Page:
Monkeys » Black-handed Spider Monkey
Scientific Name: Ateles geoffroyi
The Black-handed Spider Monkey is listed as a vulnerable species and population estimates from Biologist Ronald Sanchez at the University of Costa Rica show a 72% decline in their population over 12 years from 26,000 individuals in 1995 to 7,225 individuals in 2007. This species is very susceptible to human interference in its environment and because females reproduce on average only every three years it is difficult for groups to recuperate quickly from adverse environmental effects. As populations decline the possibility for inbreeding increases with the potential to cause genetic deficiencies in the species.
The prehensile tail of the spider monkey is muscularly adapted for controlled grasping or wrapping around branches like a third arm. The tail of this species is one of the strongest in the animal kingdom and can support more than its entire body weight. Their thumb less hands act as hooks for grasping and swinging agilely from branch to branch and for pulling fruit-laden branches to their mouths.
Their name originates from their extra long arms and legs that look like spiders’ legs. The females have a large pendulum like clitoris that could be mistaken for a male’s penis. This species occasionally associates in the wild with the White-throated Capuchin monkey.
This species can be found in evergreen rain forest, semi deciduous forest, and mangrove forest but prefers primary forest below 8,000 feet (2,500 meters) in altitude.
Their diet consists of 78% fruits, 12% flowers, and 10% other nutritional sources such as young leaves, buds, mature leaves, insects and animal prey.
This species normally produces only a single baby and it is not weaned from the mother until about one year old. This factor leads this species to have a long birth interval of about 3 years. Young monkeys are considered infants up to 2 years old and they do not reach sexual maturity until 4 to 5 years. The gestation period is an average of 225 days. For the first 1.5 to 2 months the baby rides on the mother’s stomach and then begins to ride on her back for the next few months. The ratio of males/females born is 1:1.8 which signifies that for every male born there are 1.8 females born. The average lifespan is 27 years.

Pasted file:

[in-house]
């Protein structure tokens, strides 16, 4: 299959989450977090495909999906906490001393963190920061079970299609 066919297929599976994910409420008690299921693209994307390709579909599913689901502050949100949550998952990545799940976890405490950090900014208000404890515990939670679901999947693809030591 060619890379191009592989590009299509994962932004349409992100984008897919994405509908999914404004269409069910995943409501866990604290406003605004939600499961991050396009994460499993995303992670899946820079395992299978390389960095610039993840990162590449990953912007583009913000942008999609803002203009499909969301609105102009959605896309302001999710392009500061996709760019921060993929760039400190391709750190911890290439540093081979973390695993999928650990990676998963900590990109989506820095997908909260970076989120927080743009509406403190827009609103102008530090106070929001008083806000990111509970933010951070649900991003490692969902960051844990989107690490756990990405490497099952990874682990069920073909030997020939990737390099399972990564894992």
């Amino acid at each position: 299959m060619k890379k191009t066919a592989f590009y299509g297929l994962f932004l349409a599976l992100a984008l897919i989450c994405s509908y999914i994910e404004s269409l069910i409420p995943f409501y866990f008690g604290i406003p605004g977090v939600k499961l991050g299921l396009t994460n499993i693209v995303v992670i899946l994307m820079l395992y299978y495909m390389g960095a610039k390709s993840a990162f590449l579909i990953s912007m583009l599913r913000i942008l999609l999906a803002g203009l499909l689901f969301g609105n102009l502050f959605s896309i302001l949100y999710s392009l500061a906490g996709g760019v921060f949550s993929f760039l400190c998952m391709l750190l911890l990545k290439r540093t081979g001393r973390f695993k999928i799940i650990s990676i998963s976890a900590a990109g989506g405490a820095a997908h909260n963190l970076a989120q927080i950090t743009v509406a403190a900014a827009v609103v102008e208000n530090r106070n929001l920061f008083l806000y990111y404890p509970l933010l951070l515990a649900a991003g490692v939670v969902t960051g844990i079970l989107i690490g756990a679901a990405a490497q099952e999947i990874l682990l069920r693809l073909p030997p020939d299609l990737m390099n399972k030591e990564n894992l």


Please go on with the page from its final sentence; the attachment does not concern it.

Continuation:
The average group size varies from 4 to 35 depending on the availability of food resources. When resources are limited the larger community divides into small subgroups to search for food. With a male to female birth ratio of 1:1.8 there are almost twice as many females in a group than males. Groups do not normally accept new individuals from another group. Often the group will kill a newly introduced monkey. That is why it would be very dangerous to release these monkeys back into their natural environment and why we take great care to slowly introduce our rescued monkeys to each other.
A group’s territory can range from 150 acres (62 hectares) to 250 acres (100 hectares). Their day range falls between 1,150 feet (350 meters) and 9,850 feet (3,000 meters). Males travel farther than females each day perhaps increasing their chances of encountering other females. Females with infants travel the least.
In this species males actually pay more attention to each other than the females. Friendly interactions between males account for 85% of a male monkey’s friendly interactions leaving only 15% for male to female interaction. According to studies they spend 54% of their time resting, 28% of their time traveling, 11% feeding, and 7% of the time interacting with each other. They have a very complex communication system that includes facial expressions, body language, chemical signals and various vocalizations.